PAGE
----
When I was growing up, my family often ate at a cafeteria-style restaurant at the mall on Sundays after church.

My sisters and I always asked for one of the hamburgers, which were displayed in a single layer of juice and decorated with confetti toothpicks. We never liked the taste of the meat, but we were thrilled to get the colorful toothpicks.

In addition, a splash of green came with our order.

“What is that?” I remember asking my mother as I pricked the green leafy mystery with the tines of my thick fork.

“It’s parsley. It’s a garnish,” my mother explained.

“Do you eat it?” I asked.

“You can,” she said.

I remember putting the parsley in my mouth and then quickly spitting it out. Garnish became something I refused to eat, like the liver and onions my mom liked to order and the yellow grits and fried bologna served in my school cafeteria.

Some things people eat once and decide “never again.”

This year, in the spring when The Green Thumbs purchased herbs to plant in our community garden, parsley came with the cilantro and basil plants. Still holding my grudge against the cafeteria garnish of my childhood, I’ve been skipping the parsley row of the garden when the kids and I come to pick.

We planted a lot of parsley. I don’t think four families can eat that much parsley. It’s probably enough to garnish all of the plates in my grade school cafeteria on grits and bologna day.

To thin out some of the crop, The Green Thumbs sponsored a parsley challenge. The idea was for each of us to take some parsley home and share our recipes.

To participate, I had to change my attitude from “never again” to “how about now.”

To my delight, fresh parsley tastes much better than the rubbery flavored garnish I ate years ago.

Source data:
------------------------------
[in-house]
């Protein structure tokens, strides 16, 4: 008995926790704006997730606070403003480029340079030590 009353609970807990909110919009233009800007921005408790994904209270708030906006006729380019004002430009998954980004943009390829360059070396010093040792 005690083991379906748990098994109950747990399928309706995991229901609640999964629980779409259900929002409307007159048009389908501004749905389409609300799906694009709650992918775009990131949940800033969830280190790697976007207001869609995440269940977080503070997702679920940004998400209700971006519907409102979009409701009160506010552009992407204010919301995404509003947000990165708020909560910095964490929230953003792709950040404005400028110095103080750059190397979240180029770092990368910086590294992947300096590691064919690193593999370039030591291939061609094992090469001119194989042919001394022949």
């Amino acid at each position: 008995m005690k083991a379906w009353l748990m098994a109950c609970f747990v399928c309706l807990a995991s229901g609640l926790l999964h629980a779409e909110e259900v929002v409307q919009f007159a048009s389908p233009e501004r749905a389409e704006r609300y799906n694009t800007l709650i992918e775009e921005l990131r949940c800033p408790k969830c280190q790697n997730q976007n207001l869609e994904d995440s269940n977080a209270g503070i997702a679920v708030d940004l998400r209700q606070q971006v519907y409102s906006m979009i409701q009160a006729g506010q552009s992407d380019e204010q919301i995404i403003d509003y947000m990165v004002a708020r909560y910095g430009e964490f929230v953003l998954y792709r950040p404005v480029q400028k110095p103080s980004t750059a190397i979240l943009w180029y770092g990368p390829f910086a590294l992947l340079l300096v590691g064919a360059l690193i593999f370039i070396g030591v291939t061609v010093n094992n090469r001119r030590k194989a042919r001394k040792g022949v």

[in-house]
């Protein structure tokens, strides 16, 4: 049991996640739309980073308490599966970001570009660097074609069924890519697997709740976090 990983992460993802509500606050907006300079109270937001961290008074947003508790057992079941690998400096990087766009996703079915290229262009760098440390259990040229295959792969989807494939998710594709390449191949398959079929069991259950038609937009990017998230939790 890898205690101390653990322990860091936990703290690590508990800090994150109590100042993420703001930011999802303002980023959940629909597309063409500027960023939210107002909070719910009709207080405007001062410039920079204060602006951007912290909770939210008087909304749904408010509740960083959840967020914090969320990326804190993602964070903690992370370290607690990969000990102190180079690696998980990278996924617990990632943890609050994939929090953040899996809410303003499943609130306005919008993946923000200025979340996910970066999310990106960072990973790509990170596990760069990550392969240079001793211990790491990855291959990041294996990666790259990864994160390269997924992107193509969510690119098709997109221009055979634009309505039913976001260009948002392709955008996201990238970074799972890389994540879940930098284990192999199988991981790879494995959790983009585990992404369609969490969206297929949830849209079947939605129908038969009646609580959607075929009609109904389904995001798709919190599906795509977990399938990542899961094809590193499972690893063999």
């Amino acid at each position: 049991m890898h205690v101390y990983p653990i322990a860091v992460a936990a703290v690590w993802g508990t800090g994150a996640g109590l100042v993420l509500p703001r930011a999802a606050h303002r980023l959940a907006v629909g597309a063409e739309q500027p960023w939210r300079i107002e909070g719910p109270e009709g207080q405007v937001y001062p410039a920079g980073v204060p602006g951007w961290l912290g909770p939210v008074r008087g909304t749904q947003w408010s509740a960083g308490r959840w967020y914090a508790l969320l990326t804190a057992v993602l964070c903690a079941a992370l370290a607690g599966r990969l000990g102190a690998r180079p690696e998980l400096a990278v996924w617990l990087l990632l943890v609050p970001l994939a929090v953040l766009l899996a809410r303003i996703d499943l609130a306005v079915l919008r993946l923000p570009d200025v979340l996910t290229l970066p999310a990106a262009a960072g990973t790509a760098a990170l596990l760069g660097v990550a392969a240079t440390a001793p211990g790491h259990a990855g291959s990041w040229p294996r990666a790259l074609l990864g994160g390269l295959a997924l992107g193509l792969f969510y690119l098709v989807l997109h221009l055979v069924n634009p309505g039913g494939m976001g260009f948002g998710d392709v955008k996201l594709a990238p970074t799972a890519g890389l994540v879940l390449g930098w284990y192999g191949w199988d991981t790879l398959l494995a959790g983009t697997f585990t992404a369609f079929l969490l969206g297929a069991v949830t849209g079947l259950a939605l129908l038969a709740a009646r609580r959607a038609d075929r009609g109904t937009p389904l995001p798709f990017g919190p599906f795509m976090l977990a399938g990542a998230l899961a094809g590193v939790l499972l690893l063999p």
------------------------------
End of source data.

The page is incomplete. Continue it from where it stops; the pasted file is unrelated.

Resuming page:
One Green Thumb mom recently shared her grilled corn on the cob with my family.  She put butter, salt, and parsley on fresh corn, then wrapped the cobs inside foil and grilled them outside. The corn was delicious.

Here’s another good recipe that includes parsley:


1 (8-ounce) package medium egg noodles
3 chicken bouillon cubes
5 Tablespoons butter
1 (8-ounce) package sliced fresh button mushrooms
¼ cup finely chopped parsley or basil
Freshly ground pepper to taste

Prepare pasta according to package directions, adding chicken bouillon cubes to water. Meanwhile, melt 4 Tablespoons butter in a large skillet over medium heat. Add sliced mushrooms, and sauté 5 minutes or until liquid evaporates and mushrooms are golden brown. Remove from heat. Stir in chopped parsley, noodles and remaining 1 Tablespoon butter. Stir in pepper to taste.

Serves 6.



Leave a Reply

Fill in your details below or click an icon to log in: Logo

You are commenting using your account. Log Out /  Change )

Google+ photo

You are commenting using your Google+ account. Log Out /  Change )

Twitter picture

You are commenting using your Twitter account. Log Out /  Change )

Facebook photo

You are commenting using your Facebook account. Log Out /  Change )


Connecting to %s